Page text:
Scientists are using machine learning to take some of the uncertainty out of how cancer treatments are actually impacting tumors.
Researchers from the University of Manchester are using a machine learning method called Linear Poisson Modelling—developed to help scientists identify craters and dunes of Mars—as a new way to measure the effects of cancer treatments.
Linear Poisson Modelling works by learning patterns within data and how they can change, enabling researchers to assess the effects of errors in data, and providing additional output predictions of how precise its results are.
“This technique is all about making the most of ‘small data’, which is common in medical studies where it is difficult to obtain large numbers of samples,” Paul Tar, PhD, who co-developed the method during his PhD project, said in a statement. “Researchers use charitable or public money, so it is important that they use it in the most efficient way possible, something which this technique allows.”
Researchers often have difficulty understanding what effect treatment is having on a tumor against a background of changes that would have occurred regardless of treatment, as tumors are not uniform and different parts of the tumor change at different speeds.
To obtain meaningful results, researchers often look at average changes in tumors using several samples, often with animals. However, this makes it difficult to assess the effects of treatment on each individual.
“Every person’s cancer is unique, which can make treating the disease challenging as a drug that works for one patient might not work for someone else,” James O’Connor, PhD, a Cancer Research UK advanced clinician scientist, said in a statement. “That’s why we’re increasingly looking at finding new ways to make treatment more personal, and this innovative work could be a step towards that goal. The next step will be further research to find out if that’s the case, and to help uncover this method’s potential.”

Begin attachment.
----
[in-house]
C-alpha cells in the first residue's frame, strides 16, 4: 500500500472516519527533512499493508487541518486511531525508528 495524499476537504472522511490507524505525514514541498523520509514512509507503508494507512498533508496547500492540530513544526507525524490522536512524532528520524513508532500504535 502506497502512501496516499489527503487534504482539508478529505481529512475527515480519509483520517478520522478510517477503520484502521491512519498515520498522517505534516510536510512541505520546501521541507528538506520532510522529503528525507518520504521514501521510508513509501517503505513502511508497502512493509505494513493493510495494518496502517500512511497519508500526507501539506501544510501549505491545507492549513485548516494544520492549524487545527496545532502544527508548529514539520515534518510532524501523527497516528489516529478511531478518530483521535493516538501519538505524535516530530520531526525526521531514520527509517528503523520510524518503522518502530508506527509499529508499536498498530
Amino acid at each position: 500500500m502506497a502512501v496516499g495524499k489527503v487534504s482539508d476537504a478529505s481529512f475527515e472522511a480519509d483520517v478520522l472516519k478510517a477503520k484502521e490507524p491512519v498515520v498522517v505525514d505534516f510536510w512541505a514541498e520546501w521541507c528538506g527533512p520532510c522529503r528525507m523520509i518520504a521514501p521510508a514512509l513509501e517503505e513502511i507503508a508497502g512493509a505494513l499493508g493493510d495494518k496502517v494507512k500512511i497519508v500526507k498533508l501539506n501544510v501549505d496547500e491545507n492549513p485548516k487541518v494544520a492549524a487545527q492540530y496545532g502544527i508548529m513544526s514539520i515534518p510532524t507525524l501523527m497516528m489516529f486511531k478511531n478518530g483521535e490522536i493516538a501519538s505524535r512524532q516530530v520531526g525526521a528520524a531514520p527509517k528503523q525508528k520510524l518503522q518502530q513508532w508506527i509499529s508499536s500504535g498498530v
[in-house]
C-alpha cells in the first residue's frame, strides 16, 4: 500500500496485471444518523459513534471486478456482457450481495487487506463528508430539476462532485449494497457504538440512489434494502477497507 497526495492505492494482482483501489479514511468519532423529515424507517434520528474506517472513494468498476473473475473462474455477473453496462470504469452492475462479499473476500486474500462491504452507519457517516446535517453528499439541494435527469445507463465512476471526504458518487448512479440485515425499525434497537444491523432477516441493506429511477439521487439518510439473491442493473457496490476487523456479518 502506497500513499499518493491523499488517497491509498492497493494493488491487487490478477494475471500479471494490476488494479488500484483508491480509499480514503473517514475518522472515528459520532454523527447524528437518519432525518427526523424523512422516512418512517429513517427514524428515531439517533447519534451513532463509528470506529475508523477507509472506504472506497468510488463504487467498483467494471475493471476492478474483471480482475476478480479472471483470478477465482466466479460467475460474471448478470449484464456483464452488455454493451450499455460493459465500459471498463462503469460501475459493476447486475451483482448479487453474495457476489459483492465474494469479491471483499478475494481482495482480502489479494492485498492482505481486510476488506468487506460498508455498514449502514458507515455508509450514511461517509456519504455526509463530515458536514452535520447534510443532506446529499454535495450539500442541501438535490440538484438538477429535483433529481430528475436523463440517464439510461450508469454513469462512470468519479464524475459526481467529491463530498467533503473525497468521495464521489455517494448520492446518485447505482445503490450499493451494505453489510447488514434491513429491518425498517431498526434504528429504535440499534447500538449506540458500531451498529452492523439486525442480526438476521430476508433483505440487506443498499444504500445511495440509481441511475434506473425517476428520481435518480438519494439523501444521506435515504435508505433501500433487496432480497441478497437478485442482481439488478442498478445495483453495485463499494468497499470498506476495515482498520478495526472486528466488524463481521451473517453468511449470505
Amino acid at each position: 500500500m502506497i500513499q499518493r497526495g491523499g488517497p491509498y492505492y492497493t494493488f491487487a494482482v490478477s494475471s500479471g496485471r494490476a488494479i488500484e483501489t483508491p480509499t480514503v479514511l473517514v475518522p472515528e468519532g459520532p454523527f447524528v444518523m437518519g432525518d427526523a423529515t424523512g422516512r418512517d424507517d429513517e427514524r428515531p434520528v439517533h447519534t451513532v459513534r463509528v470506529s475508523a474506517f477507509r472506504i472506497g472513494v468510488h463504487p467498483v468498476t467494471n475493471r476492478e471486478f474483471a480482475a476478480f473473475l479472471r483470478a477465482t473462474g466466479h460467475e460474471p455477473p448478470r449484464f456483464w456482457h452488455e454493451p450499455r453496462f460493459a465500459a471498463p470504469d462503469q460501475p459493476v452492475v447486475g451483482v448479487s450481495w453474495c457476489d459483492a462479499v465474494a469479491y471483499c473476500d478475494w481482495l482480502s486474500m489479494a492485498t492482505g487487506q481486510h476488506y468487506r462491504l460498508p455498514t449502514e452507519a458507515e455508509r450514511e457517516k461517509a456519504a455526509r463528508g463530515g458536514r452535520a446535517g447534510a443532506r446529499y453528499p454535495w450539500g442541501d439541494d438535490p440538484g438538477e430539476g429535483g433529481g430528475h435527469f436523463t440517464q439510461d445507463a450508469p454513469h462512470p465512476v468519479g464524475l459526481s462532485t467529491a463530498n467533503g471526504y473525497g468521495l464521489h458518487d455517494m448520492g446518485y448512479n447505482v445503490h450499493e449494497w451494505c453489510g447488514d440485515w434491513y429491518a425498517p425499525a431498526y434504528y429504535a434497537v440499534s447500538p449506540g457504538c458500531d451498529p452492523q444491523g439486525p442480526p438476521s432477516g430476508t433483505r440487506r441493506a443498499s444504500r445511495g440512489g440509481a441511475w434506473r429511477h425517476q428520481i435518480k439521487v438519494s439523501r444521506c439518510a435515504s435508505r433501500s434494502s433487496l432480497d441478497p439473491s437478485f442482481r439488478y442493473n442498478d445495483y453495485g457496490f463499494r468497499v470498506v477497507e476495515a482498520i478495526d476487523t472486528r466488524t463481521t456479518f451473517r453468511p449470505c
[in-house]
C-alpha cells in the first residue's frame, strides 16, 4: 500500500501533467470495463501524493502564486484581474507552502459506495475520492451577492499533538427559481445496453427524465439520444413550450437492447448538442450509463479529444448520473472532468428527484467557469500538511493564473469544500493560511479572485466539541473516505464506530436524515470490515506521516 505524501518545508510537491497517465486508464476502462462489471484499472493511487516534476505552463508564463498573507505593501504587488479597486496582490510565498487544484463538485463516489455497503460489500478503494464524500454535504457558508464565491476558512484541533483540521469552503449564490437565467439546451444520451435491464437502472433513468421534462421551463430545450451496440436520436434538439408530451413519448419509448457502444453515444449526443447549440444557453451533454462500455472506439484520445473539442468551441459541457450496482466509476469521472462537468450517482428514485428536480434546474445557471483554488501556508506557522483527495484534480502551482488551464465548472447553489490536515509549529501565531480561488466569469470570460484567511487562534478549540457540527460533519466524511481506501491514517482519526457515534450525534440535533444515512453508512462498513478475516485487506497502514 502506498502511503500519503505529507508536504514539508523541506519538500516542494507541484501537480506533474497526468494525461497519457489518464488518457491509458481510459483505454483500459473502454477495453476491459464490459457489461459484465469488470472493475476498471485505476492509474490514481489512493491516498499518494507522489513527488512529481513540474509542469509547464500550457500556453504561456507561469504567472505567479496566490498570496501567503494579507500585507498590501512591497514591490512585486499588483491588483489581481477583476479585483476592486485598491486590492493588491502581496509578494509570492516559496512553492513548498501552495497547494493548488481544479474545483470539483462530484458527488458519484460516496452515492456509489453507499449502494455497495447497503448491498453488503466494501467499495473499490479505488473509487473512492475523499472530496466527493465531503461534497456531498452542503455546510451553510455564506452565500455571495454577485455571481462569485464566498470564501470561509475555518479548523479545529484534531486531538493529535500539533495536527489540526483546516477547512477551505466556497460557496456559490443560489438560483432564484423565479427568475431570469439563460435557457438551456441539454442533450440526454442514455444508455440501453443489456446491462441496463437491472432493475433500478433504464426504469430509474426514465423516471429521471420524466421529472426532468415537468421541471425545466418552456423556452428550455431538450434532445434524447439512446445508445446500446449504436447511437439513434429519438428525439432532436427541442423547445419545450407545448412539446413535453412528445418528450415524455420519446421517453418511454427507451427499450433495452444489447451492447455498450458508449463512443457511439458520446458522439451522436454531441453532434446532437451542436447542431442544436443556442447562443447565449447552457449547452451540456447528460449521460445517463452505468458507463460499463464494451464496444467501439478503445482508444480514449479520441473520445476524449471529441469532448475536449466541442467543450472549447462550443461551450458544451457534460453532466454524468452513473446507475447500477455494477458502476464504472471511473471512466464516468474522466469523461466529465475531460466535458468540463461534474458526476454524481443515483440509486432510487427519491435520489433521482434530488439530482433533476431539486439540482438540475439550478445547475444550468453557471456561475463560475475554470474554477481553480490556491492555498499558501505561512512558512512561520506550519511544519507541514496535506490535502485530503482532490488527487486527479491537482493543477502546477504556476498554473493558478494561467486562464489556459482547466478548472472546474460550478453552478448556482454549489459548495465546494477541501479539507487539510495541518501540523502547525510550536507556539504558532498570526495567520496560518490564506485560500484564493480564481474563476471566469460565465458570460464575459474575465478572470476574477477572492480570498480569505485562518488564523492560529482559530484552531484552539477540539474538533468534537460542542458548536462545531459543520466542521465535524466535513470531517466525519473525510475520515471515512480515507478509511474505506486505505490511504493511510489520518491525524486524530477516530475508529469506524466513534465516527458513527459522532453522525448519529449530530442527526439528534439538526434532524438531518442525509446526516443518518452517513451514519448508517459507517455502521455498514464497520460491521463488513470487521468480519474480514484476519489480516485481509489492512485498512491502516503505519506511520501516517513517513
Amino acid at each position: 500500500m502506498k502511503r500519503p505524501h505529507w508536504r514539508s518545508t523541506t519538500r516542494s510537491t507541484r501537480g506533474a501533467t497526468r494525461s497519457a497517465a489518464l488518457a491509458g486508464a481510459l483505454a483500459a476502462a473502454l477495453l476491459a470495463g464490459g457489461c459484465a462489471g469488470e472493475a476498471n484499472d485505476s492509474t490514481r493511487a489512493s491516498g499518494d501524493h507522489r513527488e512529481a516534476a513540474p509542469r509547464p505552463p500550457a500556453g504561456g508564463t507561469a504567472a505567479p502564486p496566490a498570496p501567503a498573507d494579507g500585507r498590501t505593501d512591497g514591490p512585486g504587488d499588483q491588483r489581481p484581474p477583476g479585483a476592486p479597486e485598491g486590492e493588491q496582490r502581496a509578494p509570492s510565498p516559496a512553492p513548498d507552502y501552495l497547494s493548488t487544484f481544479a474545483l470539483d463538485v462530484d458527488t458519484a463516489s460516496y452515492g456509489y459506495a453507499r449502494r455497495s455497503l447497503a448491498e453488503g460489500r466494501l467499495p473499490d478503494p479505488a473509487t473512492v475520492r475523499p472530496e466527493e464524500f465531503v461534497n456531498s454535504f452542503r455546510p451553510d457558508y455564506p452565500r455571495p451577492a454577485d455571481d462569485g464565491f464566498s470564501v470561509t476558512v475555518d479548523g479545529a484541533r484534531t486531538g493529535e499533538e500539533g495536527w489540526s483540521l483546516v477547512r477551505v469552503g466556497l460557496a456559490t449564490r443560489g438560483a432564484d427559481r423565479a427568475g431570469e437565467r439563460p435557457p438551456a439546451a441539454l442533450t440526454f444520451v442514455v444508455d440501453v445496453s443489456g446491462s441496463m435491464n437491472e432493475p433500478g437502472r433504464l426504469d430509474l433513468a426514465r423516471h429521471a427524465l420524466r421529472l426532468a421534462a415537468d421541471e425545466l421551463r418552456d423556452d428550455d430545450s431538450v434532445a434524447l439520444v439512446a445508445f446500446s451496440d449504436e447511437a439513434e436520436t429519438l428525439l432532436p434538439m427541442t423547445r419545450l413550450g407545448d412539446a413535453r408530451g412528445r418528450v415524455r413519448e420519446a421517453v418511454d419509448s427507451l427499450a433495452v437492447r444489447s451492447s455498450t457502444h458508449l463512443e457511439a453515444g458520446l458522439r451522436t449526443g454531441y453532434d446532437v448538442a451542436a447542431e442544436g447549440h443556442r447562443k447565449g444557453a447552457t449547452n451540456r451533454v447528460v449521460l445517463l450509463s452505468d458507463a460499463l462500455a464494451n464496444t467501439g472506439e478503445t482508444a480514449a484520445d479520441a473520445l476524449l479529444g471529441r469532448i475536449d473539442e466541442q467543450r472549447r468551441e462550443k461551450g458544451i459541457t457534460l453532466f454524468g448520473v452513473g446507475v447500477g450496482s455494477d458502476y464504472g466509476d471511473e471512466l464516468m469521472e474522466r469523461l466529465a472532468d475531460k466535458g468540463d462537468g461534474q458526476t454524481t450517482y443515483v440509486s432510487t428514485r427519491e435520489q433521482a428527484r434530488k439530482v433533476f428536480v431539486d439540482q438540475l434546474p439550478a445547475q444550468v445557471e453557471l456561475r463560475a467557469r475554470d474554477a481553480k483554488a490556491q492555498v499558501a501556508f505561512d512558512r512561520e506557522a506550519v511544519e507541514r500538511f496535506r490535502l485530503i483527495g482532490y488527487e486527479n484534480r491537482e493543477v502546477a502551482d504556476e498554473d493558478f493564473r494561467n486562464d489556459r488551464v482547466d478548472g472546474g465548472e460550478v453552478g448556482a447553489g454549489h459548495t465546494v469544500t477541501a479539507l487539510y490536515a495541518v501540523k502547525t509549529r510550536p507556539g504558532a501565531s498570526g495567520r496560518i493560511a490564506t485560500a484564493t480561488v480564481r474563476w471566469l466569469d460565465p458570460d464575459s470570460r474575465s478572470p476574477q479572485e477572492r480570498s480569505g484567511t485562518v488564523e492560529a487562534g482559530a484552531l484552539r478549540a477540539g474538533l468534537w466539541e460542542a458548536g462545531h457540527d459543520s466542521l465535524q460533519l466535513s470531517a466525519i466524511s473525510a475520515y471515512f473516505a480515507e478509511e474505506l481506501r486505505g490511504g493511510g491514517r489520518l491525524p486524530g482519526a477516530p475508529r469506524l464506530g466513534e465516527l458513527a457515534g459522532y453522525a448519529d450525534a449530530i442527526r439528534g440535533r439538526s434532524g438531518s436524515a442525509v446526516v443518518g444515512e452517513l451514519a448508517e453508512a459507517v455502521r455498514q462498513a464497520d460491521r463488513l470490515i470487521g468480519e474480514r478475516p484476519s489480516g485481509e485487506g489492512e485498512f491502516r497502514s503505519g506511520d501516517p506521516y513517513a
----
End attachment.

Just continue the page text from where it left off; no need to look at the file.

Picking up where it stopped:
The new technique was first developed to help planetary scientists map features of distant planets like Mars and better understand the errors and uncertainties of observations.
The Manchester researchers applied the technique to tumor samples and were able to demonstrate a four-fold increase in the precision of tumor change measurements that detected the beneficial effects of cancer therapies.
“The results of this study show that we can present findings which researchers can be much more certain of,” Neil Thacker, PhD, from the University’s Division of Informatics, Imaging & Data Sciences, said in a statement. “This means you can get the same quality of data from one sample instead of 16.
“This has important implications for research, meaning that instead of using 16 mice, in some studies only one is needed,” he added. “This could help reduce the use of lab mice in medical research. It also opens up the potential for this technique to be used in patients by quickly and confidently identifying if drugs are having a specific effect on their tumors.”
The study was published in Bioinformatics.